M emos 

Memos Memos are one of most common types of business communication. Memos resemble letters in that they communicate information and are commonly used in the world of business writing. However, memos differ from letters in several important ways: * Memos are almost always used within an organization * Memos are usually unceremonious in style * Memos are normally used for non‐sensitive communication (communication to which the reader will not have an emotional reaction) * Memos are short and to‐the‐point * Memos have a direct style * Memos do not have a salutation * Memos do not have a complimentary closing * Memos have a specific format that is very different from a business letter Memo Format: Memorandum Date: To: From: Subject: Text of the memo General Information About Memos: Memos usually have one‐inch margins on all four sides, and the writer's initials always appear next to the name at the top of the memo. Below the word "Memo" or "Memorandum" is the date, the name of the person or persons to whom the memo is sent, the name of the writer or sender (with the writer's initials written‐in by hand), followed by a very short description of the memo's topic. These four items are double‐spaced and a solid line is frequently drawn below them, separating them from the memo's message. Below the line is the memo's message area. The text in this area is single‐spaced. The text of the memo almost always begins with a bottom‐line statement*. A bottom‐line statement or message is a short, terse statement of the memo's purpose. All non‐sensitive memos should begin with a bottom‐line statement. * Bottom‐line messages or statements are short declarations, a sentence or two in length, of a memo's or letter's purpose‐‐a "cut‐to‐the‐chase." Almost all non‐
sensitive memos or letters (communications which will not cause an emotional reaction in the reader) should have a bottom‐line statement at the very beginning. Bottom‐lining benefits the reader by saving time. The reader does not have to wade through paragraphs of text to find out why you are writing to him/her and what you are talking about. Bottom‐line statements are recognizable by their ability to survive a "so‐what"* test. After writing the first few sentences of a memo or letter, stop and ask, "so‐what." If the answer to this question is not immediately clear, you have not written a bottom‐
line statement. The following messages cannot survive the "so‐what" test: The quotations from Fir Tree Manufacturing arrived Thursday. Sales staff are being trained in five competencies. On December 13, 1997, Alice Trucker visited each of our divisions. Here are the messages rewritten into bottom‐line statements: I am going to immediately order next quarter's stock from Fir Tree Manufacturing as their quotations arrived Thursday, and their prices are lower than Douglas Manufacturing's. In accordance to your wishes, our sales staff are now being trained in the five competencies and should finish training in one month. Alice Tucker reports that all of our divisions are on target and are in complete compliance after visiting them in December. The body or message area of the memo is the "meat" of the memo. The text in this area should be concise, clear, and well‐written. Organization is very important. If you have more than one topic or subject (or you have subtopics), you can use headings to make your message more readable and understandable. If you have a list of items within your memo, use bullets. Bullets, like headings, are frequently used in memos to make them easier to read. Avoid unnecessary topics or information‐‐and don't repeat yourself. Conclusions are good to use if you have several points to make and wish to summarize them or make a recommendation. Conclusions are also useful if you wish to make a request. Notification of attachments is included at the very end of the memo, right above the bottom margin and against the left margin. Always identify your attachment in the following way‐‐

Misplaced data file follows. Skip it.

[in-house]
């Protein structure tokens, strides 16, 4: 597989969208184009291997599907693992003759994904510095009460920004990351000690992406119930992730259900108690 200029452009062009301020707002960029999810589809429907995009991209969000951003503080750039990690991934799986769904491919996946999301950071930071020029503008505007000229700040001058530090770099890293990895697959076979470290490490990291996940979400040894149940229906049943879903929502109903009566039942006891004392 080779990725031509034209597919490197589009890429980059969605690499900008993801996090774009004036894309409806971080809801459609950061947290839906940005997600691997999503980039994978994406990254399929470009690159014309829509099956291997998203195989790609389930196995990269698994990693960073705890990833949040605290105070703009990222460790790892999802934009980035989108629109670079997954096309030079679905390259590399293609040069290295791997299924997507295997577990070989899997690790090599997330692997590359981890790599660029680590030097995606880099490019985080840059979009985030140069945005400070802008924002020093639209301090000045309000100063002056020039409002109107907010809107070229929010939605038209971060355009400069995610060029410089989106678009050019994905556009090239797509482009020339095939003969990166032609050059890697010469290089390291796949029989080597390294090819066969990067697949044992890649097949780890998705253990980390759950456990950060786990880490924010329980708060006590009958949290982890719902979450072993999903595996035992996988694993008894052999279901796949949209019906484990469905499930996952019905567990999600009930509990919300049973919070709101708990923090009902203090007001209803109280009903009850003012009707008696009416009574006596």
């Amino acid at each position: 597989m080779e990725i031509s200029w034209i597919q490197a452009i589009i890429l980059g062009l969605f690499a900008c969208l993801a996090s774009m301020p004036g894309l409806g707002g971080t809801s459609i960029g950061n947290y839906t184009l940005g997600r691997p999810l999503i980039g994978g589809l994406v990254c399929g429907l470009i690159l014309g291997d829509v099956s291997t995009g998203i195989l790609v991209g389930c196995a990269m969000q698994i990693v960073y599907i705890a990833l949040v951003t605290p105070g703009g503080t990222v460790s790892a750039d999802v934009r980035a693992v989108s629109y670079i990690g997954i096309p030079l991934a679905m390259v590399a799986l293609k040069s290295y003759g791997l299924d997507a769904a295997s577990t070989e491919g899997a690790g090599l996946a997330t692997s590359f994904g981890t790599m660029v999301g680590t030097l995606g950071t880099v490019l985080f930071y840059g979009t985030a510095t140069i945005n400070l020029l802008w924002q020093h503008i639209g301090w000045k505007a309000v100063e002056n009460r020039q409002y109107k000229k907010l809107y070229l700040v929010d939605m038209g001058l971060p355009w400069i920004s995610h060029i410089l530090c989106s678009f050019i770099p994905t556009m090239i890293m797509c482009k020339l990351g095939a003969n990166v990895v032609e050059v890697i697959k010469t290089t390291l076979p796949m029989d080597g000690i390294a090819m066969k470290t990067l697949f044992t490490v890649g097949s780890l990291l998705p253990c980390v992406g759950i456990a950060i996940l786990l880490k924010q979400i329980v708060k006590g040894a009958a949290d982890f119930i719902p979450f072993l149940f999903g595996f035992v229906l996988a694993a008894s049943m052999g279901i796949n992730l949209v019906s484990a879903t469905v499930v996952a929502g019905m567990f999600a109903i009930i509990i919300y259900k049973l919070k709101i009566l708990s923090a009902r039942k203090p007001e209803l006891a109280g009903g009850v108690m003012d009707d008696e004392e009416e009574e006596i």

Attachment: Exhibit I. If a memo continues to a second page, do not use letterhead or repeat the Date:, To:, From:, Subject: information. On the second page, across the top, put the name of the person to whom the memo is sent flush with the left margin, the page number in the center, and the date at the right margin. Here is a sample: Jason MacGruder 2 Donna Shaw Some points to remember about good memo writing are as follows: * Be kind to your reader‐‐use headings and bullets as necessary to make the memo easy to read and key points stand out. * Be concise‐‐long sentences with complex construction do not belong in memos. Keep memos short and to‐the‐point. * Come to the point first‐‐always use a bottom‐line statement at the very beginning of a non‐sensitive memo. * Remember memo format‐‐never use a salutation or complementary closing with a memo. * Identify your attachments‐‐if your attachments become separated from the memo, your reader will know that they were supposed to be there and can ask for them. * Be coherent‐‐limit each paragraph to only one idea. Keep your sentences flowing smoothly, and keep them short. * Use a business‐like tone‐‐use the first person (I or we); use short, simple words; be as informal as the situation allows; use concrete, specific words. * Proofread your work‐‐always read your work (or have someone else read it) before you sent it out. * Identify your audience‐‐identify the person or persons to whom you are writing. Think about what they know, who they are, what they want to see or hear, how they are situated. Clarify your audience's background, context, and environment. Never, never, never write without identifying your audience first. MIT OpenCourseWare
3.003 Principles of Engineering Practice
Spring 2010
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